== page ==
“Casual Connor” Broadhurst strikes up 150 Hostplus Cup games this weekend with the same relaxed manner that has defined his long career.
The calm approach shone last October as thousands of nervous Devils fans shook and shivered through the final minutes of the grand final against Wynnum Manly.
With the scores tied at 10-all with seven minutes remaining, Broadhurst took the ball on the last tackle.
His kick found winger Jon Reuben whose fast feet and hands sparked a stunning movement that eventually returned to Broadhurst for a second kick that sat up for a Michael Molo try.
There was no more important attacking moment in modern Devils history but Broadhurst wasn’t finished.
He was asked to kick the conversion because first-choice kicker Tyrone Roberts had left the field. No problem except Broadhurst hadn’t practised for weeks and he had to deal with of a howling wind and Wynnum’s relocated “Chook Pen” giving their advice metres from the kick.
“I completely forgot I had to kick – I was already walking back for the restart,” Broadhurst said.
“I hadn’t practised for a while because I didn’t think I’d be needed. But I wasn’t nervous. I knew the two points were really important in the context of the game but I just followed my routine. I was pretty relieved though when it went over.”
Broadhurst’s calmness doesn’t surprise those who watch him keep a smile on his face and a relaxed attitude before games – he admits he has been called “Casual Connor” more than once.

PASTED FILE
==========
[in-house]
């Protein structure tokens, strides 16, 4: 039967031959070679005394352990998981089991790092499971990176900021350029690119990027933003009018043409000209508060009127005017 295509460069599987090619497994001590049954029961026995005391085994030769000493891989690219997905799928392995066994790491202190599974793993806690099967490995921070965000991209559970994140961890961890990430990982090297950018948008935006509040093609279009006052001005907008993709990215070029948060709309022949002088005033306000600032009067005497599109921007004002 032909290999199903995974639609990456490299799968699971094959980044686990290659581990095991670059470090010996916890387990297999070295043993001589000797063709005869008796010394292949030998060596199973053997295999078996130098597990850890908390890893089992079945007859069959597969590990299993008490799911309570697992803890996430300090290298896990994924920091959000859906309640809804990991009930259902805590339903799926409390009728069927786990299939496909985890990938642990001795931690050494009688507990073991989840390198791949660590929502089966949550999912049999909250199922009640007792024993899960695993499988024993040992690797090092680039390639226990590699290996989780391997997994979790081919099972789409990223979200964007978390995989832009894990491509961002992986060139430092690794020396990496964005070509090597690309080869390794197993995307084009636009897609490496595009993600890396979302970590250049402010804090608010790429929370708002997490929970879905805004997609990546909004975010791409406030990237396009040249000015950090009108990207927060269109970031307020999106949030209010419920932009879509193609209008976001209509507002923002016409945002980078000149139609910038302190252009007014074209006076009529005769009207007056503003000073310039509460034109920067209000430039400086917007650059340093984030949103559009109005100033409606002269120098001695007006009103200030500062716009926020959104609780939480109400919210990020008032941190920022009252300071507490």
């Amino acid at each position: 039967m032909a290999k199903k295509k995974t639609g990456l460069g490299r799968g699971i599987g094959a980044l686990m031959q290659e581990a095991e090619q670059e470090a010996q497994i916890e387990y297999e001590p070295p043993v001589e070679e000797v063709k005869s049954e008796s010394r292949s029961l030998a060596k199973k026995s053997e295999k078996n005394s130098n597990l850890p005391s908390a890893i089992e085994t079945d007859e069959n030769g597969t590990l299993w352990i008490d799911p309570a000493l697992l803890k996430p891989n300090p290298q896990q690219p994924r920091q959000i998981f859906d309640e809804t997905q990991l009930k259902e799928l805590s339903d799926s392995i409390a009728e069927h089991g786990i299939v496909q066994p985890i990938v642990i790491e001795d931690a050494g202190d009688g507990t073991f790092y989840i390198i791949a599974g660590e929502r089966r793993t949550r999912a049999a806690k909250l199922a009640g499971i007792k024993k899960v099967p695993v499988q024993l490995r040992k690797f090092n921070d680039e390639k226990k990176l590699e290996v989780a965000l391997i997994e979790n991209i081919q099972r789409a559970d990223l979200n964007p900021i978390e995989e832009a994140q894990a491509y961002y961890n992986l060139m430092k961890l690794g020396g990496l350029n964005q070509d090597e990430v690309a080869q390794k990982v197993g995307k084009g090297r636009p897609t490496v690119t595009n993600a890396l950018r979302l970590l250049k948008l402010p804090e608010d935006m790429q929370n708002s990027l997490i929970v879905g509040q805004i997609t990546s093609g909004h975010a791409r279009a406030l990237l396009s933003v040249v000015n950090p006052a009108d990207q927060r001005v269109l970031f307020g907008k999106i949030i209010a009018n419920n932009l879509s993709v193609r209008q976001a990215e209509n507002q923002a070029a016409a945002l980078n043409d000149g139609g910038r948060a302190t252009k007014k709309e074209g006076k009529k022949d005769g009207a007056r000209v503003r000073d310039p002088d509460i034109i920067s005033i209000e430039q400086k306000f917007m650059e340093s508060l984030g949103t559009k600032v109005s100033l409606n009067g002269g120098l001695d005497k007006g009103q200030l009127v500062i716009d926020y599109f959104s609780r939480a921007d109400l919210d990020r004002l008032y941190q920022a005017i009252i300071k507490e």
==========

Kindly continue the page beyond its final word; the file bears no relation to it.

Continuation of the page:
Broadhurst’s 150 games have included two premierships – he won his first with Burleigh Bears in 2016 – Queensland Residents selection and a remarkable record of longevity.
Broadhurst keeps his fingers crossed when he says the last game he missed came early in 2016 when he made way for a player dropping back from the Titans’ NRL program.
That reliability made him a key member of coach Rohan Smith’s squads after he was signed from the CQ Capras for the 2019 season. Broadhurst has mixed between centres and five-eighth with the same professionalism.
Only a season lost to Covid and a season shorted from the usual 23 games to 19 games the last two years have prevented him reaching the 150 milestone earlier.
Broadhurst remains on the NRL radar with his consistency, skill and the on-field leadership that have been important to a Devils team making a run at the finals.
“My ambition has always been to play NRL and that remains a goal especially with the pathway that has been established through the Devils for players in recent years,” Broadhurst said.
“I’m grateful to get to a number like 150 but I’ve always been fortunate to play with so many good people and to have good coaches. I’ve got no plans to stop yet so I’ll just keep enjoying it.”
The Devils moved into fifth place – one point behind third – with a win over the Capras in Rockhampton last week.
Broadhurst was raised in central Queensland and he had family in the stands – and on the field – for his 149th game.
Capras halfback Jack Madden is Broadhurst’s first cousin. They attended St Brendan’s College together – Madden is one year older than Broadhurst – and they played for the school’s renowned rugby league team together.
“It was good to get that win last week and we’re starting to get ourselves going towards the finals,” Broadhurst said.
“We’ve got two tough games left but the pleasing thing is that our defence is improving. We’re looking forward to the next two weeks.”
The Devils host the Ipswich Jets at Bishop Park on Saturday for Old Boys’ Day, which will mark Broadhurst’s 150th game.